High court revives suit over how public schools are funded

U.S. Supreme Court exterior

The state employee, Mark Janus, is appealing a lower court ruling that rejected his claim that such fees violate free speech rights under the U.S. Constitution. But Gettleman allowed state workers who pay agency fees to sue public-sector unions.

"No person should be forced to give up a portion of their pay each month to fund public sector union activity against their will", Rauner said in a statement.

The case takes aim at a decades-old practice in many states allowing public-sector unions to collect fees from workers who do not want to the belong to the union as long as the money is not spent on political activities. Like a lot of conservative First Amendment jurisprudence these days (viz Citizens United, which cloaked unlimited campaign spending in constitutional protections), the likely decision may defy common sense or fundamental fairness.

Eighteen state attorneys general signed a friend of the court brief by the Michigan Attorney General's Office, which urges the justices to abandon the "meaningless distinction between collective bargaining and other political activity".

Janus targets a 1977 Supreme Court case, Abood v. Detroit Board of Education, that said workers must pay for union bargaining costs whether they are members of the union or not.

"When working people are able to join strong unions, they have the strength in numbers they need to fight for the freedoms they deserve, like access to quality health care, retirement security and time off work to care for a loved one", AFSCME President Lee Saunders said in a statement.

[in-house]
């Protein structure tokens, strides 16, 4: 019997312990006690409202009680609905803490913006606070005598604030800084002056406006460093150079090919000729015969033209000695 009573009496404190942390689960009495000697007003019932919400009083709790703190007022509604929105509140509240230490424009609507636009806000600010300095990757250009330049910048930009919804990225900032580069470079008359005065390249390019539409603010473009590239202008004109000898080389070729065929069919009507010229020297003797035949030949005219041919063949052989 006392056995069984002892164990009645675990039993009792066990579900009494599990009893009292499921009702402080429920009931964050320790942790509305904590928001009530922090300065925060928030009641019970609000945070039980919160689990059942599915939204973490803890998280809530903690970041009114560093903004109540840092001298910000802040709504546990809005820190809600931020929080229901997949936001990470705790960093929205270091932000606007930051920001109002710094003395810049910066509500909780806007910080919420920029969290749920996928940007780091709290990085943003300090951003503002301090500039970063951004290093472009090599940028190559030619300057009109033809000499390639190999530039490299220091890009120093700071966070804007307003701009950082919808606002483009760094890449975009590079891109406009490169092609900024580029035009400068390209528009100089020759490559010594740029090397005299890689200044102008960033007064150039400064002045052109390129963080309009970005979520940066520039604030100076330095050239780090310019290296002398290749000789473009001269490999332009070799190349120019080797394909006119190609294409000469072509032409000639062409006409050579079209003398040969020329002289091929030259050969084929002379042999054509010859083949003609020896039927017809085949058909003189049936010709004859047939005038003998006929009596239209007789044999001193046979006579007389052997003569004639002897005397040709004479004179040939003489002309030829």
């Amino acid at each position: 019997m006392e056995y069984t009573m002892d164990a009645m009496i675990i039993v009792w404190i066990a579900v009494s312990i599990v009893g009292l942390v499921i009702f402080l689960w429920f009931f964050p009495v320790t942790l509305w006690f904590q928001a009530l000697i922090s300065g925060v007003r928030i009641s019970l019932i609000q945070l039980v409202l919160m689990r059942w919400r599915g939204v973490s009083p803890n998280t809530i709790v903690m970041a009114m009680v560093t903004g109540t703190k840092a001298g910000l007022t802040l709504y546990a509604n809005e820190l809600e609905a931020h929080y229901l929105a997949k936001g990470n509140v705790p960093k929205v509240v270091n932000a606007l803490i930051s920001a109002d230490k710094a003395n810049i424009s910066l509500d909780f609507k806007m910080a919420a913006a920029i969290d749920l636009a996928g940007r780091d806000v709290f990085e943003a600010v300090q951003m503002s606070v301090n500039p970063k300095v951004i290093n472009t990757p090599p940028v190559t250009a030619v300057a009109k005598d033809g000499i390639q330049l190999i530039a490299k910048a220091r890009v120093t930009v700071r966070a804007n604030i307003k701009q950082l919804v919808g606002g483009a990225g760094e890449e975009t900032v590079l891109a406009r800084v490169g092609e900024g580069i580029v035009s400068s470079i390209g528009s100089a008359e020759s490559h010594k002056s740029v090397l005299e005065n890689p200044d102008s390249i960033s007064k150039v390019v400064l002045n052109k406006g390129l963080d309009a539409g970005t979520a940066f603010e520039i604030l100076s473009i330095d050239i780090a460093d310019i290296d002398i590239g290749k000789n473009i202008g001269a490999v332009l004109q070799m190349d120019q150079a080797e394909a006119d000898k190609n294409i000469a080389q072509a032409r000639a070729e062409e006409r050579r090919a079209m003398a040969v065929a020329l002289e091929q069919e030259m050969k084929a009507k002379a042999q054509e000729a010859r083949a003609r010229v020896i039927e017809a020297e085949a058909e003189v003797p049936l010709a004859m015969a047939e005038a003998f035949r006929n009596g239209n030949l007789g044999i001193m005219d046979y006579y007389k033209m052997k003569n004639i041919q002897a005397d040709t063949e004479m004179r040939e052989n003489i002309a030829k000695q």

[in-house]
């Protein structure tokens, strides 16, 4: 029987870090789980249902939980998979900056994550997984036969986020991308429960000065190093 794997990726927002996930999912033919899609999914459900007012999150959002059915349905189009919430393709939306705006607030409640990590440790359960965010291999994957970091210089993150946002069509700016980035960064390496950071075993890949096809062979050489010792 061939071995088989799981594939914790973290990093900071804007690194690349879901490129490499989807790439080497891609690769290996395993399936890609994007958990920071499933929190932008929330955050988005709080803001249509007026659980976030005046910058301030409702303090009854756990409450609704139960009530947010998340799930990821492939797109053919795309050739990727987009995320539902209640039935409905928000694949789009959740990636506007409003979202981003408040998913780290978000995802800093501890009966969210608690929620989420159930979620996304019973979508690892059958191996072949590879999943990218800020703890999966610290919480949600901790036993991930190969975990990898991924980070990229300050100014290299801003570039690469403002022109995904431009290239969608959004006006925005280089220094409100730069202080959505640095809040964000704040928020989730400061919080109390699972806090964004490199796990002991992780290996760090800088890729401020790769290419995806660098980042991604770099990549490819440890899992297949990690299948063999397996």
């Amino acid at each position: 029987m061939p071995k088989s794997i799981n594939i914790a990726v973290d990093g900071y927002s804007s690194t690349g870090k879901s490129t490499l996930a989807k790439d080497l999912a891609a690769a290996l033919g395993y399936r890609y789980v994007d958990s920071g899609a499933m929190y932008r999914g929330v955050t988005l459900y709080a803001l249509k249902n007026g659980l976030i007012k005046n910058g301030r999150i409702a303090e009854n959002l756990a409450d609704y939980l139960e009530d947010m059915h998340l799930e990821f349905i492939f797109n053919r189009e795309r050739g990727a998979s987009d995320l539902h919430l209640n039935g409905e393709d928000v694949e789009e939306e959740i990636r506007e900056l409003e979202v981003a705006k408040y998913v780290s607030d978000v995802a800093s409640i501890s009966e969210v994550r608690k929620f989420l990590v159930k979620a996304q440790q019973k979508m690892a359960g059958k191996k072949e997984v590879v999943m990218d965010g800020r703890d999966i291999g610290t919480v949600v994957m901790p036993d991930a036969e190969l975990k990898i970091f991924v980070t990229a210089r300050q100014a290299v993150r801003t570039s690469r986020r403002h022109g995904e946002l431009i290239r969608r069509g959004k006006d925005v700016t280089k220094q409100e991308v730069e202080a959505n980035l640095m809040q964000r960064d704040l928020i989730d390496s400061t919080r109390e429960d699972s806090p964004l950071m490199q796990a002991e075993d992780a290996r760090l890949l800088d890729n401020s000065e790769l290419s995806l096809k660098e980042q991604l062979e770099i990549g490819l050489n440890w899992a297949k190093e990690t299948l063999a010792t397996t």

Its conservative majority restored, the Supreme Court said Thursday it will return to an issue with the potential to financially cripple Democratic-leaning labor unions that represent government workers.

The executive order was put on hold when a judge in Downstate St. Clair County ordered the state to keep passing the fees along while the matter continued to play out in court.

Litigants are being represented by the National Right to Work Legal Defense Foundation and the Liberty Justice Center-two institutions financed by some of Americas wealthiest conservative-benefactor families, including the Kochs, the Waltons, and the Coors families.

The Illinois case involves Mark Janus, a state employee who says Illinois law violates his free speech rights by requiring him to pay fees subsidizing a union he doesn't support, the American Federation of State, County and Municipal Employees. In 2016, the court deadlocked 4-4 on a virtually identical case.

In that case, Terry Pell, president of the Center for Individual Rights, a public-interest legal team that brought the case on behalf of the educators in California who objected to mandatory funding of union activities they described as political, said the result was expected.

The justices will hear argument in the winter. The death of Scalia left the court without a majority, leading to the split decision.



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